What Types Of Music Do Infants Prefer?

30 Jun

Though previous research has suggested that beat detection (musical meter) is innate in infants,  research has yet to examine infant’s partiality towards musical style and genre.   Furthermore, research has not addressed whether differences between preferences correspond to universal musical components such as meter.  Meter is often closely associated with the recurrence of musical beats.  A professor of mine described meter as a “representational abstraction” that exists only on page to guide the performer or listener of cyclic,  reoccurring beats.  Meter is felt and counted, but provides no musical material than beyond the indicative performance.

Gaye Soley and Erin E. Hannon, employing a cross-cultural experimental design, examined meter preference among infants.  The study consisted of three experiments that compared Western, Balkan, and “Arbitrary” music.  In all three sections, American and Turkish infants were presented with music containing Western (simple, usually ratios of 1:1 or 2:1) and Balkan (complex, ratios of 3:2 as well as simple ratios of 1:1 and 2:1) , Arbitrary (complex ratios of 7:4, 8:5, 8:3) meters.  A musical example of each meter was presented concurrently alongside matching visual stimuli.  Infant gaze was measured towards the visual stimuli, demonstrating preference among the musical examples.

The predicted results were as follows: American infants would prefer music with Western music meters, while the Turkish infants, living in a “bi-metrical” music culture, would prefer both Western and Balkman meters equally.  The results favored these predictions, with American infants attending to the Western Music examples over the Balkan and the Turkish infants attending to both the Western and Balkan music.  It should be noted that in the trial of Balkan Vs. Arbitrary music, both groups of infants preferred the Balkan music.  Why American infants might favor the Balkan music in this instance is addressed by the researchers in the study’s conclusion.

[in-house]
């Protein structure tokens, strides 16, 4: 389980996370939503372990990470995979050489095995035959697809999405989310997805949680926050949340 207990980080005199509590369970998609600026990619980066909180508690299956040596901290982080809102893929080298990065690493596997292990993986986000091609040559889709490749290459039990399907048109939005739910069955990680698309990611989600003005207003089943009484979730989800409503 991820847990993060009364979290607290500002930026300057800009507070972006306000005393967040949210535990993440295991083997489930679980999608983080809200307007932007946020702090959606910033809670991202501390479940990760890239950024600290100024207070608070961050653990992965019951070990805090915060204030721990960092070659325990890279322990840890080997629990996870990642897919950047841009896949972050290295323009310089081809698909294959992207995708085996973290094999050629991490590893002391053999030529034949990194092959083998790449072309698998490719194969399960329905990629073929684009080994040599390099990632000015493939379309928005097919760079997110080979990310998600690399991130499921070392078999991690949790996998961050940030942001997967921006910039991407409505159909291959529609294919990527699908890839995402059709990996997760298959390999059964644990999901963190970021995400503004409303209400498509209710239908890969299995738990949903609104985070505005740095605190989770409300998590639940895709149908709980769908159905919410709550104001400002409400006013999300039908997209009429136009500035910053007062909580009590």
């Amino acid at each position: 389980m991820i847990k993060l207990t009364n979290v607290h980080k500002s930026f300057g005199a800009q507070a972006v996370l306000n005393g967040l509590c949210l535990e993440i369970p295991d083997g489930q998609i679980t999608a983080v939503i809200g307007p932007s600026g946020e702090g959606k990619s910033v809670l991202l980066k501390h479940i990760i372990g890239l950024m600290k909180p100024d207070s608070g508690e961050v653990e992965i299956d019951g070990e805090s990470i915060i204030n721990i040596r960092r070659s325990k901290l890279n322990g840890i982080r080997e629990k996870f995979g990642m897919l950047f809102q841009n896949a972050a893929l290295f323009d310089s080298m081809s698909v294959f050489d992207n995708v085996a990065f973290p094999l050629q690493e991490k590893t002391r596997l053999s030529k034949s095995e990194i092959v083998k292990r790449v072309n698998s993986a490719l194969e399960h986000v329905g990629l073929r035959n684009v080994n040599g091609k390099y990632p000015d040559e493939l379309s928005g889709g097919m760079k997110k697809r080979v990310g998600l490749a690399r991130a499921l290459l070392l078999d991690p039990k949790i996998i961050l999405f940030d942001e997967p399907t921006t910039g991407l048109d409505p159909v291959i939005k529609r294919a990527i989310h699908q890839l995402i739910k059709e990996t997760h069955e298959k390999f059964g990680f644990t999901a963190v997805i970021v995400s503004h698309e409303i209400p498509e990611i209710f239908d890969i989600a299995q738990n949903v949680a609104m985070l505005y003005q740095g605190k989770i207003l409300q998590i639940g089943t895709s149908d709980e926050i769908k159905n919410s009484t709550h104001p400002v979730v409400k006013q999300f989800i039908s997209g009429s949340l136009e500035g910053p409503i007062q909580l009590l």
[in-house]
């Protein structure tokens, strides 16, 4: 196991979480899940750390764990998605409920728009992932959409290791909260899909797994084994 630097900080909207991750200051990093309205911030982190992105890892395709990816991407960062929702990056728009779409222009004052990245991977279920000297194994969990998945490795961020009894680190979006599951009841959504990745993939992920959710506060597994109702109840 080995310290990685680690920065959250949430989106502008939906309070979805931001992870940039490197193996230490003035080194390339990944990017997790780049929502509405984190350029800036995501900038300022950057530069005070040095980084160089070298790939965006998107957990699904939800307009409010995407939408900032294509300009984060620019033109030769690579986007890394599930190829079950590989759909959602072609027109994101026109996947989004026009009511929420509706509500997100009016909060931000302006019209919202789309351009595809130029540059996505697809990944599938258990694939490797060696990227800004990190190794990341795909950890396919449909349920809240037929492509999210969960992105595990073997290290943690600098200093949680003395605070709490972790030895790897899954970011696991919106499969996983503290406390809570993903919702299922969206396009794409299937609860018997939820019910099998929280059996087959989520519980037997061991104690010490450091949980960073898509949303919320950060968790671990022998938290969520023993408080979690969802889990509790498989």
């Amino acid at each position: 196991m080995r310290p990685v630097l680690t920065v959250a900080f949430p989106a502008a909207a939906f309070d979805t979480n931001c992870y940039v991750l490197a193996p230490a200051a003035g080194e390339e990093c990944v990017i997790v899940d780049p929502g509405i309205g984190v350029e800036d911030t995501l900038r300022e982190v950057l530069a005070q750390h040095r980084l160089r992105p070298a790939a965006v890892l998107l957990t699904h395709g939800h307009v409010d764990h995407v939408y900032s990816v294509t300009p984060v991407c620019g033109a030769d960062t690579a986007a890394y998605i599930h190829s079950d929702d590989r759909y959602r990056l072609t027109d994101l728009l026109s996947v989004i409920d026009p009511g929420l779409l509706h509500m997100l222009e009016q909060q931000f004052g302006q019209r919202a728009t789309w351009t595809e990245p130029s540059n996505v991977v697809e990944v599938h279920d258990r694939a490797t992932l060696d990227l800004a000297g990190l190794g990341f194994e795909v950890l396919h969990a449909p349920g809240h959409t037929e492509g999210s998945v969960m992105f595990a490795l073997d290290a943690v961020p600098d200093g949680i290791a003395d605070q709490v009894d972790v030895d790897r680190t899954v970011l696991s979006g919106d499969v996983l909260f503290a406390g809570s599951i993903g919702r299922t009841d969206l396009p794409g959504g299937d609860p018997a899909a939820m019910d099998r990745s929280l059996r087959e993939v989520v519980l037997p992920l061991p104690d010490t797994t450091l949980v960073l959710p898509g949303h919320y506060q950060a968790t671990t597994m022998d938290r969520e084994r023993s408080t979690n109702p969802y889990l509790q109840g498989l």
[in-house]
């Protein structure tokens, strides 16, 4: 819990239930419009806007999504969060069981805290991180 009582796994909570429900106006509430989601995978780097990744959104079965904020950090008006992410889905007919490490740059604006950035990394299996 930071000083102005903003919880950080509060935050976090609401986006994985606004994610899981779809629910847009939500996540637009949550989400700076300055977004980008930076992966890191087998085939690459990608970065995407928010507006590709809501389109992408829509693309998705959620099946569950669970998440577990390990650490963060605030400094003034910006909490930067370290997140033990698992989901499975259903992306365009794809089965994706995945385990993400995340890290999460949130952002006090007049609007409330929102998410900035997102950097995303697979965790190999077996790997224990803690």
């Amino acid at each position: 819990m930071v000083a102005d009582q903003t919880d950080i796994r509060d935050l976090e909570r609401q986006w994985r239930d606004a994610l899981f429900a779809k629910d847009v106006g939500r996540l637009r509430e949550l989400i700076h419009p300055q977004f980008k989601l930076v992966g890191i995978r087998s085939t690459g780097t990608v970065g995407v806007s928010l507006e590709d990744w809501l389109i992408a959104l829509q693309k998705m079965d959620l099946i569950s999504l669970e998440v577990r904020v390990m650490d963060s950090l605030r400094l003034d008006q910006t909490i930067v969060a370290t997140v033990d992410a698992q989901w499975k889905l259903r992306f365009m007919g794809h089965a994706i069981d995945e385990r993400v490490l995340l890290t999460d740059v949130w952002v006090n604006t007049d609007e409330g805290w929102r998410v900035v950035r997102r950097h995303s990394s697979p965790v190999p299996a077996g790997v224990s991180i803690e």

These results contradict many studies that support an unbiased, culturally-detached model of infant preference and detection of meter.  As the infants in this study favored the popular music of their respective culture, the results leave us with questions concerning the development of cultural influences, and the degree to which culture plays a role in the differences of taste. The researchers also suggested an alternative hypothesis, stating that infants might choose less-complex meters as opposed to culturally relevant meters — this might account for why both groups of infants preferred the Balkan music over the Arbitrary music.  More research must be conducted to determine whether there is a development period for meter partiality, and to examine the symbiotic play of cultural and biological influences on infant partiality.

Soley, G., & Hannon, E.E. (2010). Infants prefer the musical meter of their own culture: a cross-cultural comparison. Developmental Psychology, 46(1), 286-292.


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